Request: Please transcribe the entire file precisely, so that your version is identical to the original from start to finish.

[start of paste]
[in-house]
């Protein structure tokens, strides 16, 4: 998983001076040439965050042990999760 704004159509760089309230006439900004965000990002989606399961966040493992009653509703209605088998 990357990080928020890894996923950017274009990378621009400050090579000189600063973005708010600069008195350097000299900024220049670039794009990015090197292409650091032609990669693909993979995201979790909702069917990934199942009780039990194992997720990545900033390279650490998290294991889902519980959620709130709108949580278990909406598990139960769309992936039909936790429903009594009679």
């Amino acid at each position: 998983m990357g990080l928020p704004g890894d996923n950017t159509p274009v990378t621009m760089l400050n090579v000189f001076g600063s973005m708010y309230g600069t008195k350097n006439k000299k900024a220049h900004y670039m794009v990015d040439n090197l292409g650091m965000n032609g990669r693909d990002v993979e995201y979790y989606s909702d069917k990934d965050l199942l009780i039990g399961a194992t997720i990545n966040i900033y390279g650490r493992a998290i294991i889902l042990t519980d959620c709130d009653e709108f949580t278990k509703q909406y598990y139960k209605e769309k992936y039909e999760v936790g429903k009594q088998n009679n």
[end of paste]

[in-house]
């Protein structure tokens, strides 16, 4: 998983001076040439965050042990999760 704004159509760089309230006439900004965000990002989606399961966040493992009653509703209605088998 990357990080928020890894996923950017274009990378621009400050090579000189600063973005708010600069008195350097000299900024220049670039794009990015090197292409650091032609990669693909993979995201979790909702069917990934199942009780039990194992997720990545900033390279650490998290294991889902519980959620709130709108949580278990909406598990139960769309992936039909936790429903009594009679």
């Amino acid at each position: 998983m990357g990080l928020p704004g890894d996923n950017t159509p274009v990378t621009m760089l400050n090579v000189f001076g600063s973005m708010y309230g600069t008195k350097n006439k000299k900024a220049h900004y670039m794009v990015d040439n090197l292409g650091m965000n032609g990669r693909d990002v993979e995201y979790y989606s909702d069917k990934d965050l199942l009780i039990g399961a194992t997720i990545n966040i900033y390279g650490r493992a998290i294991i889902l042990t519980d959620c709130d009653e709108f949580t278990k509703q909406y598990y139960k209605e769309k992936y039909e999760v936790g429903k009594q088998n009679n």